On the path towards India’s freedom, a passionate woman followed suit with her only camera, struggling and shining past the many men who did the job at that time. Homai Vyarawalla used to be a middle-class girl from a simple Parsi community in Gujarat.
She may have learnt photography from her husband, Maneckshaw Vyarawalla, however, she would go on to own the camera and become the queen of the profession for the rest of her life.
She is also India’s first female photojournalist. Having captured the various key moments of the final years of the British Empire in India and the beginning of a new nation, she not only held her camera over spectacles but also became a sensation herself.
Gandhi’s funeral, the first Republic Day, Jawaharlal Nehru’s life are some of the many checkpoints that Vayarwalla has captured. Her career lasted until the 1970s, and hence her work has paralleled the making of India.
Vyarawalla broke the barriers of a gendered profession and set a milestone for generations to come.
“Somehow it never occurred to me that I was doing something unusual or that I was the only woman in a male-dominated profession at that time. I think I was casual in my dressing and unobtrusive in my demeanour, so this may have made people around me feel at ease. I was always given due credit for my work and was respected just as any other competent person in the field. At school, I was the only girl in my matriculation class. So I was used to being in the company of boys.”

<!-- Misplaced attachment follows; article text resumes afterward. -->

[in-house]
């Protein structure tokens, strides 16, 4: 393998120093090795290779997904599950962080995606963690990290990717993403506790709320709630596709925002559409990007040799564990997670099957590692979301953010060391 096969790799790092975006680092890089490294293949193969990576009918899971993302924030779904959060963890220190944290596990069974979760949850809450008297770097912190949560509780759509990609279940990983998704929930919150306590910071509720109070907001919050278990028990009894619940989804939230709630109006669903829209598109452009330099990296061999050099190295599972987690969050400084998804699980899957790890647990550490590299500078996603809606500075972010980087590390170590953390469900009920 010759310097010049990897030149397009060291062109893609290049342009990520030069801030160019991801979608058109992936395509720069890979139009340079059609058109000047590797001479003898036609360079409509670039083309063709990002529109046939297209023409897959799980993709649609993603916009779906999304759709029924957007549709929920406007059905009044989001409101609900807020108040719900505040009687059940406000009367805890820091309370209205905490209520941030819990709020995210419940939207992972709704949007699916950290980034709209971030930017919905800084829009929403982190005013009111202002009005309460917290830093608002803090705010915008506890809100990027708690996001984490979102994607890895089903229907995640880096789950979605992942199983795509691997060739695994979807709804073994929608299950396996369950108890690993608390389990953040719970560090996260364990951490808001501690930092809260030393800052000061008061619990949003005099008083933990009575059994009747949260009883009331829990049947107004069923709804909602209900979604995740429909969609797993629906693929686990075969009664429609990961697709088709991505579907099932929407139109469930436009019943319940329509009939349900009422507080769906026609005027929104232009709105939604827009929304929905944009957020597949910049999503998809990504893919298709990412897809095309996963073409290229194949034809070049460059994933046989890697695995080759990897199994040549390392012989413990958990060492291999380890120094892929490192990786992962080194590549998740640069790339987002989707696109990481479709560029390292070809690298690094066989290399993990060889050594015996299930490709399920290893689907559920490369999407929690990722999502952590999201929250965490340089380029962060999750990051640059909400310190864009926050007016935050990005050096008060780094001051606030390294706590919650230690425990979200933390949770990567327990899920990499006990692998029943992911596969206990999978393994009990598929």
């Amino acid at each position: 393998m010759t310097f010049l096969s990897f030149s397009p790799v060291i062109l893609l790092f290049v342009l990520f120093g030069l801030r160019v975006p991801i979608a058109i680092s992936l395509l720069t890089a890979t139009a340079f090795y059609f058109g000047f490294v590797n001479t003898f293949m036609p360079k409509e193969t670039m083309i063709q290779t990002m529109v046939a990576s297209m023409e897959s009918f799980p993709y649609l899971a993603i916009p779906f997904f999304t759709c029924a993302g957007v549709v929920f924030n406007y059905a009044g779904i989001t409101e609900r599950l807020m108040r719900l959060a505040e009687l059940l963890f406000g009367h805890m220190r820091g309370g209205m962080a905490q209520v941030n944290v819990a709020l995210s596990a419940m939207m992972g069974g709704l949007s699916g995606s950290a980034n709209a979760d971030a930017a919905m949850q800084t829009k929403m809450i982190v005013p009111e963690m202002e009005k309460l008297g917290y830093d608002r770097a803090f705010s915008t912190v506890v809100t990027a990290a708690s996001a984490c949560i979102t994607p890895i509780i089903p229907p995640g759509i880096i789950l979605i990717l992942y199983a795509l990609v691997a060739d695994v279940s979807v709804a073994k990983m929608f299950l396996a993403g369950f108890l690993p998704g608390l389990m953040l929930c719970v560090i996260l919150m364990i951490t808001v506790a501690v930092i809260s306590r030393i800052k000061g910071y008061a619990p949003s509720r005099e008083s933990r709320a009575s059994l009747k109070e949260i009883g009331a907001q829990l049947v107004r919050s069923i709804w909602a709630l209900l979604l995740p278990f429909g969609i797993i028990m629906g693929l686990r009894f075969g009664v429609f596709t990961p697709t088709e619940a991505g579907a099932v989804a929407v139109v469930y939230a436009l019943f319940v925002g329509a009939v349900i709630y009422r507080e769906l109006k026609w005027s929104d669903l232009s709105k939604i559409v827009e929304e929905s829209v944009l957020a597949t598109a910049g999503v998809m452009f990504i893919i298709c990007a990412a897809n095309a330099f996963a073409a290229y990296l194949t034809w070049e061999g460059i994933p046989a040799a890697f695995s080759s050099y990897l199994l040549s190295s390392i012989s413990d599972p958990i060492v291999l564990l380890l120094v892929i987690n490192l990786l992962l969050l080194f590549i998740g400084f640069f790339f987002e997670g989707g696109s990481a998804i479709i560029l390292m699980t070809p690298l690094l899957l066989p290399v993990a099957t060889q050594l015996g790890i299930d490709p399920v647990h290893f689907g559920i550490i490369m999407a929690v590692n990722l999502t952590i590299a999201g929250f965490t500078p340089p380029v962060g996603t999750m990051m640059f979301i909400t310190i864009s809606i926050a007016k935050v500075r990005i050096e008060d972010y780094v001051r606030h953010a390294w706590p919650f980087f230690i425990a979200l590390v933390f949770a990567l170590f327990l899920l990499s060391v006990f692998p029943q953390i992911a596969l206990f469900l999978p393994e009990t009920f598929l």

She was awarded the Padma Vibhushan in 2011. We revisit some of the pictures that she took at the time of India’s transition from servitude to independence this Republic Day.
Homi Vyarawalla passed away at the age of 92 in 2012. However, her photographs still remain in the living memory of not only a growing nation but also of photography and journalism in India.
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